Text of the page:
Zubin Mehta
Chor und Orchester der Bayerischen Staatsoper
September 1994
Nationaltheater München
Recording Type
  live   studio
  live compilation   live and studio
Hermann Jan-Hendrik Rootering
Tannhäuser René Kollo
Wolfram von Eschenbach Bernd Weikl
Walther von der Vogelweide Claes H. Ansjö
Biterolf Hans Günter Nöcker
Heinrich der Schreiber James Anderson
Reinmar von Zweter Gerhard Auer
Elisabeth Nadine Secunde
Venus Waltraud Meier
Ein junger Hirt Tölzer Sängerknabe
Stage director David Alden
Set designer Roni Toren
TV director Brian Large
Mostly Opera

David Alden has created a Tannhäuser most reminiscent of a painting of Salvador Dalí – a vast desolate landshape populated with strewn pillars and all types imaginary as well as real shapes and creatures. The costumes are eclectic, ranging from modern, formal evening gowns to medieval suits of armor and even nothing at all. Tannhäuser is a traveller in this eerie world.

At least half of David Alden´s many symbols I do not understand. How about the GERMANIA NOSTRA on the wall in the second act? The Freudian doors opened by Venus inviting Tannhäuser to the table of excess in the Venusberg seem easier. René Kollo is way past his prime here, almost intolerably wobbly and looking far too old for the part. Nadine Secunde has a large voice, though curiously stretched and does in fact not make a very good Elisabeth. On the contrary Waltraud Meier is a superb Venus, by far the best of this cast (and on DVD). All accompanied by a sufficiently energetic performance from Zubin Mehta with the Bavarian State Opera Orchestra.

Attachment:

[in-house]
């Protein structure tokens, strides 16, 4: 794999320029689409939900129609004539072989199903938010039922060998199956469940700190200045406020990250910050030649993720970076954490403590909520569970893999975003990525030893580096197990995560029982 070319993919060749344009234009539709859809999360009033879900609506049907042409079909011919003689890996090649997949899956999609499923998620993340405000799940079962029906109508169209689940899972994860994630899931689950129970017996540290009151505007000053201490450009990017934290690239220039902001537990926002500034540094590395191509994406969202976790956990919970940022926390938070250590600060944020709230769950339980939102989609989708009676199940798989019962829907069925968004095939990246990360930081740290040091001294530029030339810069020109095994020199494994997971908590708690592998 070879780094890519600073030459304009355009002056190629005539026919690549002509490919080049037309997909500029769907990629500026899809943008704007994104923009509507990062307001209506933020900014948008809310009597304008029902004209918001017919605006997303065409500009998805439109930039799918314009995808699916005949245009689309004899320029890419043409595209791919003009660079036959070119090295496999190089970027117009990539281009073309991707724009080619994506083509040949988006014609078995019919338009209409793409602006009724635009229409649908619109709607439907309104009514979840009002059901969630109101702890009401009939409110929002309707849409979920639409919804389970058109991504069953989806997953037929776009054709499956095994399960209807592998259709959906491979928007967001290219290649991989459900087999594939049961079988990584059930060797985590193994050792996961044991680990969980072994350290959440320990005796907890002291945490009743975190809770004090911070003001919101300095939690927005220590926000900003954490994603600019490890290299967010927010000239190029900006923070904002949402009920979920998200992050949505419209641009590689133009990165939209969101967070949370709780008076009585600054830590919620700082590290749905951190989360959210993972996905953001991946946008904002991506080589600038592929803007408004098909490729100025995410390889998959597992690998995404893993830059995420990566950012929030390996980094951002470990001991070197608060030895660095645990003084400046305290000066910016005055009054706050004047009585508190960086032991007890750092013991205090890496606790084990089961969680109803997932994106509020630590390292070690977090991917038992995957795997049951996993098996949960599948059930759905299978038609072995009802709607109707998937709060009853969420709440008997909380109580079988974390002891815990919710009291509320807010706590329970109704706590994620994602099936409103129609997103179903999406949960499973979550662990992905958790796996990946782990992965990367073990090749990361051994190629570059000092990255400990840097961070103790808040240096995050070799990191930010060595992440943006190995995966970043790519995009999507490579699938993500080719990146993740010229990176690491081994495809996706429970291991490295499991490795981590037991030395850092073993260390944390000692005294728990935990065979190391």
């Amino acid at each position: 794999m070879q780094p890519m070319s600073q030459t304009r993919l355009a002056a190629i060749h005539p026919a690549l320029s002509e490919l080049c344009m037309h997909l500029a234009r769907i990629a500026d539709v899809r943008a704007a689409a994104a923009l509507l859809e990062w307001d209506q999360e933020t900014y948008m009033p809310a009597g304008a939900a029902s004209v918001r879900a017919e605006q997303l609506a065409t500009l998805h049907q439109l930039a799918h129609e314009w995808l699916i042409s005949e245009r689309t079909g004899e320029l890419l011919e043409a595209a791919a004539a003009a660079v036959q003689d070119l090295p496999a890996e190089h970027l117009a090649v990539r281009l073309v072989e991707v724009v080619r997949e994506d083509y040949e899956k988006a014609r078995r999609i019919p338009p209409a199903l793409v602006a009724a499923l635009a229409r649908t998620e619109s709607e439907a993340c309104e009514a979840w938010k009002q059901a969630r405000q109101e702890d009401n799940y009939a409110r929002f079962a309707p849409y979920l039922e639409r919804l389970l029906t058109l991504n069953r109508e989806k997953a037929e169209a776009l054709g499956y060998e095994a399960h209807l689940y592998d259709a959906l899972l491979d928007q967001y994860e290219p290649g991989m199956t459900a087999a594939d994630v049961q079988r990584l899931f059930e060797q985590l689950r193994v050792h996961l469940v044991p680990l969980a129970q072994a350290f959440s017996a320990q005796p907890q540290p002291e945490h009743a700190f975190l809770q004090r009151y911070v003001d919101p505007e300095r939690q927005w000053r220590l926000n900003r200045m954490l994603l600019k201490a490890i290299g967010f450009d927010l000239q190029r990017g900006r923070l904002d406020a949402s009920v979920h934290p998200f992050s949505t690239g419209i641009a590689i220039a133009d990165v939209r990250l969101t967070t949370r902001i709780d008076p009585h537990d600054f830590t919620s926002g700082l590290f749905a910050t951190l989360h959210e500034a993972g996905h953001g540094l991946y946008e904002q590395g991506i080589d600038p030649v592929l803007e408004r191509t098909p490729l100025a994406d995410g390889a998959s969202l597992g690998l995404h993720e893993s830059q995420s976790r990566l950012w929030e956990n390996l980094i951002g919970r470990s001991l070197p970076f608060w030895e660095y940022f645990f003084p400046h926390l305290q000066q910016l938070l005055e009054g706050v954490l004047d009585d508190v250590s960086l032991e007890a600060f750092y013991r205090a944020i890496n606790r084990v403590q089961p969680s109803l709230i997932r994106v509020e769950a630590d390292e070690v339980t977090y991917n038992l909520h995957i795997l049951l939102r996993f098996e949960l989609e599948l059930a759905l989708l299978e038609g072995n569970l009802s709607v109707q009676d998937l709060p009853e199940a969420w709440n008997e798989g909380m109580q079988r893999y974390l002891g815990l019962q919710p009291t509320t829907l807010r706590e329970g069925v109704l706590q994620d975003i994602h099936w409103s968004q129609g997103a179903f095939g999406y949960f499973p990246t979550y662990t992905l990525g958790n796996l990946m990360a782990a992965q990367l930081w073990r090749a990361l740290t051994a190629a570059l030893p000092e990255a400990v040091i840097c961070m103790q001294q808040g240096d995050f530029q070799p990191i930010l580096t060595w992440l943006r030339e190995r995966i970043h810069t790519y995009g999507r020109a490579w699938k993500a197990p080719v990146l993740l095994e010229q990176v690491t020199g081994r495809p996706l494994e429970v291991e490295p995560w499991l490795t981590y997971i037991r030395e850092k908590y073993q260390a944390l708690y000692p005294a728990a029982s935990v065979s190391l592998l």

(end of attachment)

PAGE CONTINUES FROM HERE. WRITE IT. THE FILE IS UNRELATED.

The bottom line (scale of 1-5, 3=average):

René Kollo: 2
Waltraud Meier: 5
Nadine Secunde: 3
Bernd Weikl: 4
Jan-Hendrik Rootering: 3

David Alden´s production: 4
Zubin Mehta: 4

Overall impression: 4

Michael Richter


Live performance before an audience apparently stunned to silence. Sets are starkly symbolic; costumes are weirdly inconsistent. While the meaning of individual symbols is beyond the first-time viewer, the effect of the totality is undeniable. David Alden accomplished an Angst-ridden production that resembles no other.


Mehta leads an unbalanced reading, rather more clangorous than sonorous in keeping with Alden’s approach to staging. The orchestra is strident and the chorus is far short of the timbre and precision one expects. Kollo’s Tannhäuser is aged and tortured in voice and presentation. Secunde is mature and pressed, seldom ecstatic and then only for a moment at a time. Weikl’s tortured Wolfram bears little resemblance to his portrayals at Bayreuth and the Met. Only Waltraud Meier supplies beauty of tone and of appearance. Other rôles are handled competently at best.


Video is crisp and well lighted. Sound is clear but with little stereo effect and no imaging of value. Cameras move freely and direction is effective in conveying the production. Overall, this staging should be seen by someone familiar with the work for ideas it may offer and for a unique view of the characters and their relationships. It would be inappopriate as an introduction to the opera.

User Rating
Media Type/Label
Arthaus Musik
Arthaus Musik
Technical Specifications
720×576, 1.5 Mbit/s, 2.0 GByte (MPEG-4)
PCM Stereo (DVD, BD)